Pilots in Tennessee have started an organization dedicated to enhancing recreation and aviation at Knoxville Downtown Island Airport while encouraging the community and city to join them in reinvesting and re-visioning the future of the airport.
“This airport is an incredibly special place that shows off the very best of Knoxville. It is on an island surrounded by a river where on any given day you’ll see people paddling, fishing, swimming, and generally enjoying the water,” said Ivy McIver, president of FODIA and executive director of the SR product line at Cirrus Aircraft. The vibrant airport is an integral part of the Knoxville aviation community and is home to several flight schools and aviation clubs.
While Downtown Island Airport is not as well-known as nearby Mc Ghee Tyson Airport, FODIA hopes to maximize the potential of the airport and make it an attractive destination for pilots to visit by opening Downtown Island and its benefits to the nonflying community in Knoxville.
“The aviation community is full of interesting characters eager to share their passion with others and invite you to learn more about this incredible asset that we in Knoxville are fortunate to have in our backyard,” said McIver.
In a series of background character stories, three pilots based at the island airport shared their experiences. Wes Stowers, a U.S. Air Force veteran and 1943 North American T-6 Texan owner, flies in and out of Downtown Island—the same airport where he took his first flying lesson in 1972.
“Downtown Island is one of the most beautiful airports in this part of the state,” said Stowers. “I never get tired of sightseeing around here. You can take off and in two minutes be over Neyland Stadium, you can be over the Smokies in about five. It’s a beautiful place to fly.”
On April 15 the airport had a ribbon cutting for the completion of a runway rehabilitation project—a $10 million undertaking that updated taxiways, lighting, and electrical work. AOPA was present at the ceremony, having served as a sounding board for FODIA’s founding, and FODIA was on-site engaging with pilots and community members, celebrating the rehabilitation project, and advocating for continued renewed vision to help connect the community with the airport and garner additional investments.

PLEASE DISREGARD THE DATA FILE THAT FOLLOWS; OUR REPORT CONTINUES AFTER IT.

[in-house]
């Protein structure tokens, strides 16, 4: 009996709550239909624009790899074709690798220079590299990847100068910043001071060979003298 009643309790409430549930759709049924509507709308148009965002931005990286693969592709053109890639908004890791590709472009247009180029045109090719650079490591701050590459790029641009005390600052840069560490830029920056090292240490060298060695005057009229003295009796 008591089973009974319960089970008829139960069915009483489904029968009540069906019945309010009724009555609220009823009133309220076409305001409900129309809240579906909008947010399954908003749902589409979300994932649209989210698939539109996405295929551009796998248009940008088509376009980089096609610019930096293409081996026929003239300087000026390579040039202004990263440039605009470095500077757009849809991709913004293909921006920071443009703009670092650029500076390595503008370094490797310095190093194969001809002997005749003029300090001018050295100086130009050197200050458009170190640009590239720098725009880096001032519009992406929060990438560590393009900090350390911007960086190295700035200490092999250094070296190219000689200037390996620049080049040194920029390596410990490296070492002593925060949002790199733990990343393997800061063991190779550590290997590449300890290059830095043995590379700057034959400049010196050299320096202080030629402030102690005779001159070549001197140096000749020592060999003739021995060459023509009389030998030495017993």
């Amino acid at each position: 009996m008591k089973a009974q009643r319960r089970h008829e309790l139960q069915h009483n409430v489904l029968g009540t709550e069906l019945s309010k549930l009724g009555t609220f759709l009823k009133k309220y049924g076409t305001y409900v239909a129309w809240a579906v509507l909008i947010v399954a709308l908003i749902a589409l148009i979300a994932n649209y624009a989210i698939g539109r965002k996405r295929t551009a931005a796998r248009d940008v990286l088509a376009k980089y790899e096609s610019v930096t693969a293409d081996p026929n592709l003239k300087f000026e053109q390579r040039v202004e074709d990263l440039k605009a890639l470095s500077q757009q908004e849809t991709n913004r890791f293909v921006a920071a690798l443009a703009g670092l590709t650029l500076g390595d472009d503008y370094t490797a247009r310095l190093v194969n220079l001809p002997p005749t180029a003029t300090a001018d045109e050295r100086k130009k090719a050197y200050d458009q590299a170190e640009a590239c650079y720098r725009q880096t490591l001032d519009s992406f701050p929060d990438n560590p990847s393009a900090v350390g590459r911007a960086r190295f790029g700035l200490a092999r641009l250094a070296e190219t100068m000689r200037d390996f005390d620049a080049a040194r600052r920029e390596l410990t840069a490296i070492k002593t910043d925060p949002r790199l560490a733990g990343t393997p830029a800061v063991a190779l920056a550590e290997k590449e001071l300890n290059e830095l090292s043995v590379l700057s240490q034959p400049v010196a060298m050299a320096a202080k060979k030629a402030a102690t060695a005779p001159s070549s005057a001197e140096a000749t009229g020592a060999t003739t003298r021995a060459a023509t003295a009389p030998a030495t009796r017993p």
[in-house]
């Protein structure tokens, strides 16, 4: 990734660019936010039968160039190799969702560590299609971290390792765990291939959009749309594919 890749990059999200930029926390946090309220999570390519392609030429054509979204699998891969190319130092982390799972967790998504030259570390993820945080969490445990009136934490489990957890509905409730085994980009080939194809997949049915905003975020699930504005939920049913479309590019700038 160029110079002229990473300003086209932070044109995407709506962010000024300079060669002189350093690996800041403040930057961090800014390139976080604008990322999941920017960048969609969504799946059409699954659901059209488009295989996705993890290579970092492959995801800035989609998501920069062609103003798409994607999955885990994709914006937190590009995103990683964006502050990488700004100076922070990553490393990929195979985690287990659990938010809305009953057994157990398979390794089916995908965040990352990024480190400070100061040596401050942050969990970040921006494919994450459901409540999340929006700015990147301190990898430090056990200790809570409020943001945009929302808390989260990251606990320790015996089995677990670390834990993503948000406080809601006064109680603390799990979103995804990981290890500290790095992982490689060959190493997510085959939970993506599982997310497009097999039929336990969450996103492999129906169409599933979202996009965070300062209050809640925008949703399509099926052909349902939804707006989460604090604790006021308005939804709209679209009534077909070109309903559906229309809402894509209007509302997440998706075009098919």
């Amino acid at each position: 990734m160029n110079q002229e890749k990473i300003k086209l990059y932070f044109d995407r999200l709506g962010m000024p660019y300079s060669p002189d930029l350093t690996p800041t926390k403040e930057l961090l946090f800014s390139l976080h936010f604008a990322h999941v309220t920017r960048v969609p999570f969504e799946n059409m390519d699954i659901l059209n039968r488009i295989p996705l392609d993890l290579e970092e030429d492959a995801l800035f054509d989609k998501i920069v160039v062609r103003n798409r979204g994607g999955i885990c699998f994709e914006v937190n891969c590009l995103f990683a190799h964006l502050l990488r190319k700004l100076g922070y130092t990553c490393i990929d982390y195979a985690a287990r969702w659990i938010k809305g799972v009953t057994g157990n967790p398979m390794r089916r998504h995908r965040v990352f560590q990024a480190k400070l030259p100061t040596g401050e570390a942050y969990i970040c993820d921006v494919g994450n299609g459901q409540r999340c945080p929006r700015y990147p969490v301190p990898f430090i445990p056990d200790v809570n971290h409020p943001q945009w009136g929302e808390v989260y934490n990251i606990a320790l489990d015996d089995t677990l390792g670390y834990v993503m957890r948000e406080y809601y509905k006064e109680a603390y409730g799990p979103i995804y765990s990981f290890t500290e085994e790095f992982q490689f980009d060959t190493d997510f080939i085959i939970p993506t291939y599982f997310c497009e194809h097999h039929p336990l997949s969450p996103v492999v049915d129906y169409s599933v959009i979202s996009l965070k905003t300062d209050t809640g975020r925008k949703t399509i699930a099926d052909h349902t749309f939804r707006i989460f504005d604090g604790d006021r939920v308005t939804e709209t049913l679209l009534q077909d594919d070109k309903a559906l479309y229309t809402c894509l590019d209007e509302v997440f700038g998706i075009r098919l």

As a 501(c)(3) organization FODIA relies on donations from the community to help raise awareness about the airport and help fund various informational and educational events. “By collaborating with other local organizations, we can leverage each other to further incorporate the airport into the community fabric that makes Knoxville such a great place to live and visit,” said McIver.
The story at Downtown Island Airport is a story found at many general aviation airports around the country, and FODIA can act as a model for what other pilots can aspire to achieve at their GA airports. McIver says that bringing the community into the conversation is vital for securing the future of the airport. “It has been essential to listen to our neighbors and understand what vision they have for the airport,” she said. “Work with community business associations, neighborhood leaders, other organizations with similar missions, and the city has also been strategically important to gain momentum and community-wide support for airport improvements and enhancements.”